The latest scientific observations provide strong evidence we are headed toward the high end of sea level projections. And we already knew that devastating storm surges will become routine on the East Coast.
This raises the question: What year will coastal property values crash?
I first posed the question five years ago. Back then we were getting a bunch of studies suggesting sea level rise in 2100 would be 3 to 6 feet. Since then the evidence for that has become even stronger.
Just this month, multiple studies found that both the West Antarctic Ice Sheet (WAIS) and Greenland are poised to continue their accelerating ice loss, with WAIS apparently now in a state of irreversible collapse. This in turn has led top climatologists and glaciologist to warn that we are headed toward the high end of sea level rise projections this century and beyond.
What does that mean for coastal property? As a National Geographic article on the subject last year put it:
In a state exposed to hurricanes as well as rising seas, people like John Van Leer, an oceanographer at the University of Miami, worry that one day they will no longer be able to insure — or sell — their houses. “If buyers can’t insure it, they can’t get a mortgage on it. And if they can’t get a mortgage, you can only sell to cash buyers,” Van Leer says. “What I’m looking for is a climate-change denier with a lot of money.”
South Florida will likely be ground zero for the coastal property collapse. As a 2013 Rolling Stone explained, the region suffers from “two big problems.” First, it has “remarkably flat topography. Half the area that surrounds Miami is less than five feet above sea level.”
So even with a mere three feet of sea-level rise, “more than a third of southern Florida will vanish; at six feet, more than half will be gone.” In short, half of southern Florida could be gone in a century. Jeff Goodell explained in Rolling Stone:
Even worse, South Florida sits above a vast and porous limestone plateau. “Imagine Swiss cheese, and you’ll have a pretty good idea what the rock under southern Florida looks like,” says Glenn Landers, a senior engineer at the U.S. Army Corps of Engineers. This means water moves around easily — it seeps into yards at high tide, bubbles up on golf courses, flows through underground caverns, corrodes building foundations from below. “Conventional sea walls and barriers are not effective here,” says Robert Daoust, an ecologist at ARCADIS, a Dutch firm that specializes in engineering solutions to rising seas.
Harold Wanless, chair of University of Miami’s geological sciences department, has said last year, “I cannot envision southeastern Florida having many people at the end of this century.”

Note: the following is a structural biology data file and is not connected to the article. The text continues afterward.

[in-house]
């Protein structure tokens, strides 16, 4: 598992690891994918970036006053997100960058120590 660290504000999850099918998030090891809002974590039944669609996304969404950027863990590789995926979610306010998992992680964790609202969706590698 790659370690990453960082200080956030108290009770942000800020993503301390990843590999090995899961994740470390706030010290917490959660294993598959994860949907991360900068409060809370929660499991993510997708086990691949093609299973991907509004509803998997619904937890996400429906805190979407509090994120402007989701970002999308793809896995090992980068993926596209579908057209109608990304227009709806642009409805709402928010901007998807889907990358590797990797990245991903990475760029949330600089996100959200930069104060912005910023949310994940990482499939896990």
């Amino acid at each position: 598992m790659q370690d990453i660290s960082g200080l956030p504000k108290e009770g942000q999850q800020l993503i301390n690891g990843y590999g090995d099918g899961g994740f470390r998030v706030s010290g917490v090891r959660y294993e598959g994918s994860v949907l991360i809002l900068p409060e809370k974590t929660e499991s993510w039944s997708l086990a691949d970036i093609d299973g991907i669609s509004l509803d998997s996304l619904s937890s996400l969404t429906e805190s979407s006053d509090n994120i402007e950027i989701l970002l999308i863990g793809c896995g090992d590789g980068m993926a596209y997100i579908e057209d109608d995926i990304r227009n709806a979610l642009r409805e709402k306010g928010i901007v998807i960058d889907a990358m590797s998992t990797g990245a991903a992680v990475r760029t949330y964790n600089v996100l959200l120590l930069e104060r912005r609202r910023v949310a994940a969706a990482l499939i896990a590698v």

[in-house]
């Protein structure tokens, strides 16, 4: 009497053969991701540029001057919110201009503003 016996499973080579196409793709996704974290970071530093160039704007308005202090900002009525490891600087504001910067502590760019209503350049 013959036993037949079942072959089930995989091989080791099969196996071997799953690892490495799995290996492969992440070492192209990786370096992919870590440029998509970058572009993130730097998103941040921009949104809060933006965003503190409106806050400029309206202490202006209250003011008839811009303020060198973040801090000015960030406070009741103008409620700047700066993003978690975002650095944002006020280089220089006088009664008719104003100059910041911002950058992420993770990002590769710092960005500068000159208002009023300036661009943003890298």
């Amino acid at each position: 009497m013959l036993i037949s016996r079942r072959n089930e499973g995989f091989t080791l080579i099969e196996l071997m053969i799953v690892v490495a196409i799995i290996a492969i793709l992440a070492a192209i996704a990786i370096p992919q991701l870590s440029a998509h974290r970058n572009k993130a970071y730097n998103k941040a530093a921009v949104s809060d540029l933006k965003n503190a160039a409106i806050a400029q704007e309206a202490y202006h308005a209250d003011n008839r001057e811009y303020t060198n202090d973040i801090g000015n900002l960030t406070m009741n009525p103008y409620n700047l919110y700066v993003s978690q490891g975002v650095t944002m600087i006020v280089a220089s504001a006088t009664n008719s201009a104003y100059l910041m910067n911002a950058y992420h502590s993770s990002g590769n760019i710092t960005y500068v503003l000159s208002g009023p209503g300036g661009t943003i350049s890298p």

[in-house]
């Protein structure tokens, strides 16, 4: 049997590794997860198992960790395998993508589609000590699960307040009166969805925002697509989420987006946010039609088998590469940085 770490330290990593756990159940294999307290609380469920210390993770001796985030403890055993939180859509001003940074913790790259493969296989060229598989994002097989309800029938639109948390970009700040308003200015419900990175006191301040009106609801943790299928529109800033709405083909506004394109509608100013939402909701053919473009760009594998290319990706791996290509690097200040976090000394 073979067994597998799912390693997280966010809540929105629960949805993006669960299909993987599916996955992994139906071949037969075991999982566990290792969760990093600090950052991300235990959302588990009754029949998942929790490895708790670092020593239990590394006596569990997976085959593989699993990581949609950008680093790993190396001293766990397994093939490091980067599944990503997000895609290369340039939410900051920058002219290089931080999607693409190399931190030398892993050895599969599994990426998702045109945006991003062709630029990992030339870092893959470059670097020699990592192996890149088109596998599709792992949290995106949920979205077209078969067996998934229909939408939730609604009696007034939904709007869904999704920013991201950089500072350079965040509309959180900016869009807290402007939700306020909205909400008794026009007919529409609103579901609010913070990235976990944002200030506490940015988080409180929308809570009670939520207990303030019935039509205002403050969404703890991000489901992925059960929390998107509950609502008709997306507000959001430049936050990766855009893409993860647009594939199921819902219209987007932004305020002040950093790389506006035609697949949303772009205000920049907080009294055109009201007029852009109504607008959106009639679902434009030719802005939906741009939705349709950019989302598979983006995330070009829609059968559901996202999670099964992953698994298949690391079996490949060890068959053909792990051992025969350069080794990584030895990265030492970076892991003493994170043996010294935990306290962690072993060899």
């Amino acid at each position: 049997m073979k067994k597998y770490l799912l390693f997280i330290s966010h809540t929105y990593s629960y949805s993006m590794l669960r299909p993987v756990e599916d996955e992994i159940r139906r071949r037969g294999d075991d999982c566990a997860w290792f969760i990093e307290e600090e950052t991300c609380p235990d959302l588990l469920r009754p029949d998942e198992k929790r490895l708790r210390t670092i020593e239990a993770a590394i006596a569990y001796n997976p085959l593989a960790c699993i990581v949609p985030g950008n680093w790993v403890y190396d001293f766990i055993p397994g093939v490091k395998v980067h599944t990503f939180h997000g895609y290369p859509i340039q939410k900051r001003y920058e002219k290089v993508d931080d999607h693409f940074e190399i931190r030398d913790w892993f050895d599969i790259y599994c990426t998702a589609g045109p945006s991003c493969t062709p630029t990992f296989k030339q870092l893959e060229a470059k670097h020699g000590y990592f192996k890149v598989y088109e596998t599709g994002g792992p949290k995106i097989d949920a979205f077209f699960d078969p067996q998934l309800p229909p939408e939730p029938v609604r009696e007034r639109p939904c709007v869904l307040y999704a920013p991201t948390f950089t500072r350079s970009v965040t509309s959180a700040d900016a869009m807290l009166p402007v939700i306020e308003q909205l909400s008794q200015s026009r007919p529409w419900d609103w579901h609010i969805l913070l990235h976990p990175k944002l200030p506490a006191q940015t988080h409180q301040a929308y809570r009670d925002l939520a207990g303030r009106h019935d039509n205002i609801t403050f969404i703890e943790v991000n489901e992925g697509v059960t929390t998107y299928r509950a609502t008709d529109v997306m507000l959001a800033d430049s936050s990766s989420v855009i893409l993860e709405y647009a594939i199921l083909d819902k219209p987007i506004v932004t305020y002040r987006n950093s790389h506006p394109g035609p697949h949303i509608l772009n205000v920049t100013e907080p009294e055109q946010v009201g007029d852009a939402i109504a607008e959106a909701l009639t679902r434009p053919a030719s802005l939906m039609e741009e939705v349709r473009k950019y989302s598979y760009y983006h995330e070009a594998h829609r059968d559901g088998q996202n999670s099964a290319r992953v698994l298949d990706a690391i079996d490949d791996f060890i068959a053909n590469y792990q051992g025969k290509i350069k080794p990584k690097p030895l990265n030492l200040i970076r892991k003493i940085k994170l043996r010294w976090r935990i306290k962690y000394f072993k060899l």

I wrote in 2009 that coastal property values won’t wait to (permanently) fall until sea levels have actually risen 4 or 5 feet:
Coastal property values will crash when a large fraction of the financial community and of opinion-makers — along with a smaller but substantial fraction of the public — realize that it is too late for us to stop 4 to 5 feet of SLR.
Further, if we don’t get on the sustainable sub-450-ppm path soon, then people will quickly come to understand that SLR will continue at a rapid pace post-2100: “Wanless believes that it could continue rising a foot each decade after that.” And that would make protecting most coastal property very, very difficult and expensive.
Of course, we haven’t hit that critical mass of knowledge yet. If we had, the world would be engaged in a massive, desperate effort to avert catastrophe. But the attention given recent observations of WAIS and Greenland instability — even the New York Times pointed out this could lead to “enough sea-level rise that many of the world’s coastal cities would eventually have to be abandoned” — suggests we are closer to the tipping point then people realize.
Certainly the price crash is unlikely to happen over just a 12-month time period — so perhaps the better question is, What year will U.S. coastal property values peak?
I tend to think the peak comes some time in the 2020s.
The peak will probably be linked to one or more major climate disasters of a kind that I enumerated in “What are the near-term climate Pearl Harbors?” Note that the growing fear of a hurricane damage has already been made getting new insurance for coastal homes in places like Long Island difficult. On top of that, the latest research suggests that the strongest hurricanes are occurring more frequently.
And superstorm Sandy demonstrated that sea level rise coupled to a strong super storm can lead to unimaginable coastal destruction. New Jersey in particular has mindlessly proceeded with almost a blanket policy of rebuilding, as Gov. Christie rejects any contribution of climate change to the devastation.
But what would happen if there was anything comparable to Sandy in the next couple of decades? It’s hard to believe we’d have the same kind of coastal rebuilding — especially since the science makes clear such storm surges are going to become commonplace around midcentury. Same if there were a Sandy-level storm surge that hit the Miami area.
As for who will be the buyers of coastal property by the end of the 2020s, it won’t be the smart money, who will long since have divested themselves from assets that like fossil fuel companies that will inevitably be devalued once the world figures out failure to act on climate change is simply not an option.
I suppose the buyers will be the remaining hard-core deniers and/or the super-rich who want to keep the view and the beach-front as long as it lasts, people who can afford to simply let their investment disappear with the rising tide. Sadly, there appears to be a significant overlap between those two groups.